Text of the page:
The intestinal epithelium is constantly and rapidly renewing throughout the lifespan of vertebrates, thereby representing a major target for tumorigenesis. This epithelium can be divided into two functionally distinct compartments. The crypt of Lieberkühn constitutes the proliferative compartment and contains stem/progenitor cells, as well as, in the small intestine, terminally differentiated Paneth cells. Multipotent stem cells, located near the bottom of crypts, generate new cells, which migrate upwards while differentiating into enterocytes, goblet, and enteroendocrine cells. Proliferation stops at the crypt–villus junction, and terminally differentiated cells are located on the neighboring villus, which constitute the differentiated compartment. In the small intestine, a fourth cell type, the Paneth cell, migrates downward and settles at the bottom of the crypts as postmitotic, differentiated cells. The balance among proliferation, differentiation, migration, and cell death must be tightly regulated to maintain homeostasis of this epithelium.
We reported the expression of Sox9, an HMG-box transcription factor, specifically, in the rapidly proliferating stem/progenitor cells found at the bottom third of Lieberkühn crypts throughout the length of the intestine and in the Paneth cells of the small intestine, as well as in human tumors of the intestinal epithelium (Blache et al., 2004
). Sox9 was first identified as a key regulator of cartilage and male gonad development. Heterozygous Sox9
mutations are responsible for the campomelic dysplasia syndrome, a skeletal dysmorphology syndrome characterized by skeletal malformation of endochondral bones and by male-to-female sex reversal in the majority of genotypically XY individuals (Foster et al., 1994
; Wagner et al., 1994
). Sox9 has also been implicated in the development of cranial neural crest derivatives (Spokony et al., 2002
), in the neural stem cell switch from neurogenesis to gliogenesis (Stolt et al., 2003
) and in heart (Akiyama et al., 2004a
), hair (Vidal et al., 2005
), and pancreas (Seymour et al., 2007
) development. In each of these tissues, Sox9 expression is restricted to specific cell types, suggesting a complex transcriptional regulation. In addition, the currently identified Sox9 target genes, for instance, in the cartilage and in the gonad, display tissue-specific expression (Ng et al., 1997
; de Santa Barbara et al., 1998
), indicating that Sox9 may regulate distinct sets of genes in the different tissues in which it is expressed.
In the intestinal epithelium, the function of Sox9 remains unresolved, although in vitro studies suggested a role in the control of cell differentiation (Blache et al., 2004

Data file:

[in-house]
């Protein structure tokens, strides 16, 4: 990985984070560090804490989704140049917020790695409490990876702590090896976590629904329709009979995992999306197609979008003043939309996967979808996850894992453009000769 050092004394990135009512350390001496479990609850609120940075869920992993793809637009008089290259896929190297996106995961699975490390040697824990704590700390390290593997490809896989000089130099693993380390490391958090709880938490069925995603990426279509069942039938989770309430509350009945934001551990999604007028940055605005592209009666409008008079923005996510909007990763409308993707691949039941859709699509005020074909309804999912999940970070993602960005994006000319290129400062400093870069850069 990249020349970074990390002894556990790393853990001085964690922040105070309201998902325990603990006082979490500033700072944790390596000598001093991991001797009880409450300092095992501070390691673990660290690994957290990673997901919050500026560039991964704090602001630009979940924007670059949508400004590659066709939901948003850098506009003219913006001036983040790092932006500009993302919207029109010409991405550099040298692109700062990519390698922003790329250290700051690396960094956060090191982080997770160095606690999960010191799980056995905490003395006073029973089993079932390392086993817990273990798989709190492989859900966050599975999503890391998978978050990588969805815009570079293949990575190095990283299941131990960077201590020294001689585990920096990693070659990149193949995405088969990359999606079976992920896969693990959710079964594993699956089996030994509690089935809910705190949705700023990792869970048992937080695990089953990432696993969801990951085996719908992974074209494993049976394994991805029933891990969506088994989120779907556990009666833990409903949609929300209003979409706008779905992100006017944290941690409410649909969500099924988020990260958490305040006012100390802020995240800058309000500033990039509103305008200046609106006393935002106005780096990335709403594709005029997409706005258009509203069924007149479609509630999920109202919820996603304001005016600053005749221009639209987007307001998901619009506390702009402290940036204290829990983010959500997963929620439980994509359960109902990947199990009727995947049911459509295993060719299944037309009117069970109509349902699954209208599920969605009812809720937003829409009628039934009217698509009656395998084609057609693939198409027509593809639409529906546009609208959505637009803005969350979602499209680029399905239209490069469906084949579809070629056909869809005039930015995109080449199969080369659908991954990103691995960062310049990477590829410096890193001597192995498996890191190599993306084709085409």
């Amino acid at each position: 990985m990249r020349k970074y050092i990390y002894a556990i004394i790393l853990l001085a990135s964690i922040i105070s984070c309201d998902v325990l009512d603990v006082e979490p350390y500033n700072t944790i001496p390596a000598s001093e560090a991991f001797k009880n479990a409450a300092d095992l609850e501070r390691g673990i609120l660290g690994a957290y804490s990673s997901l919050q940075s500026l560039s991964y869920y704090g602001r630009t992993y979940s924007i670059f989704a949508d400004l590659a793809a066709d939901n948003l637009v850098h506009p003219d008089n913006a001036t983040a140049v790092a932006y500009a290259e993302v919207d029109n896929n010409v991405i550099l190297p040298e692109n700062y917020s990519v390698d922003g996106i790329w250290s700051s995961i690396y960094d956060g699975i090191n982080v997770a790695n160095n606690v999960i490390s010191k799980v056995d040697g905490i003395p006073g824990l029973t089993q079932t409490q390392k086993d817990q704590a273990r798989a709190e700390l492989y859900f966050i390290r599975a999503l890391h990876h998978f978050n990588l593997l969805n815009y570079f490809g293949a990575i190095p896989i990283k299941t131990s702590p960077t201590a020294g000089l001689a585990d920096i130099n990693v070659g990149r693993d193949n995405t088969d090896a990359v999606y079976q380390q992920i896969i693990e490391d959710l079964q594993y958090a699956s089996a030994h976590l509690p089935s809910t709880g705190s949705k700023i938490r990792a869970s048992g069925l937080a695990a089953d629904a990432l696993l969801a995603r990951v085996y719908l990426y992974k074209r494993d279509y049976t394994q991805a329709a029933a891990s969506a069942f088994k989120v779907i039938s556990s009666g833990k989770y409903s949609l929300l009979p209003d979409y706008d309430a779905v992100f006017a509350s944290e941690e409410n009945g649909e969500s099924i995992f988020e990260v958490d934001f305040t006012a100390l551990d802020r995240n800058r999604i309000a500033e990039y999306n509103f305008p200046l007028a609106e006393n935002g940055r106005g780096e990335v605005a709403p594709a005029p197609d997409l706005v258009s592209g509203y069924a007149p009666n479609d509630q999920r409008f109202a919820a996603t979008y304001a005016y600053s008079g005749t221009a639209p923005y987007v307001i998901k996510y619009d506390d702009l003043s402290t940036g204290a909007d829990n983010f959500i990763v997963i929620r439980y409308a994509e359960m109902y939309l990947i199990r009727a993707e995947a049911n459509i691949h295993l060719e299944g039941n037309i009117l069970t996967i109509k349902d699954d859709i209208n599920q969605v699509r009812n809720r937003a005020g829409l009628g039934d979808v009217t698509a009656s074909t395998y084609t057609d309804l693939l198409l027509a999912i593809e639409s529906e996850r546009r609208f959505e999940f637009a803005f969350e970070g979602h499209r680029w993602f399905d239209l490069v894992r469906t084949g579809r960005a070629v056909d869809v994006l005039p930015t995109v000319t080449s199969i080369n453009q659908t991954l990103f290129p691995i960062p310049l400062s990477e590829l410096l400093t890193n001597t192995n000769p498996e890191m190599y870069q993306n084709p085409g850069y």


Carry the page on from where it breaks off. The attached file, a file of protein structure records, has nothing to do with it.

). In vitro and in vivo data indicate that Sox9
is a transcriptional target of Wnt signaling. For instance, Sox9 expression is abrogated in Tcf4-null embryos, and it is strongly expressed in colorectal carcinoma cell lines containing activating mutations in components of the Wnt pathway (Blache et al., 2004
The Wnt pathway plays a central role among the extracellular signals required to maintain the homeostasis of the intestinal epithelium. In particular, deletion of the gene encoding Tcf4, another HMG-box transcription factor (Korinek et al., 1998
), or overexpression of the inhibitor Dickkopf (Pinto et al., 2003
; Kuhnert et al., 2004
), resulted in a loss of the proliferative compartment and in impaired differentiation of secretory cell lineages. Conversely, mutation of the gene encoding Apc, a negative regulator of the pathway, resulted in crypt expansion, abrogation of cell migration, and amplification of the Paneth cell population (Sansom et al., 2004
; Andreu et al., 2005
). In addition, deletion of the Wnt receptor Frizzled-5 revealed an essential role of the Wnt–Frizzled-5 pathway in the maturation of Paneth cells (van Es et al., 2005
). The sorting process of epithelial cells along the crypt–villus axis also depends on the Wnt pathway, via a modulation of Ephrin–Eph receptor interactions (Batlle et al., 2002
). The Wnt signaling pathway can thus induce diverse cellular responses in the intestinal epithelium. In addition to these physiological functions, the Wnt pathway is centrally implicated in cancer, as mutations in components of this pathway have been identified in the majority of human colorectal carcinoma (Morin et al., 1997
). Such mutations mimic activation of the pathway by Wnt ligands (i.e., stabilization of β-catenin) and result in constitutive transcriptional activity of the β-catenin–Tcf4 complex and in aberrant expression of its target genes (Korinek et al., 1997
). Despite the central importance of this pathway in the physiopathology of the intestinal epithelium, little is known about the molecular mechanisms involved in restricting this wide spectrum of potential functions to elicit a specific and adequate response from Wnt-stimulated cells.
The fact that Sox9
is transcriptionally regulated by the β-catenin–Tcf4 complex (Blache et al., 2004
), together with the particular expression of Sox9 in the compartment of the intestinal epithelium that contains Wnt-stimulated cells, suggests distinct functions in proliferating stem/progenitor cells and in the postmitotic Paneth cells (Fig. S1 A, available at http://www.jcb.org/cgi/content/full/jcb.200704152/DC1
). To address the different aspects of Sox9 function during the turnover of the intestinal epithelium, including its possible role in specifying the cell response to Wnt signals, we specifically inactivated the corresponding gene in the intestinal epithelium.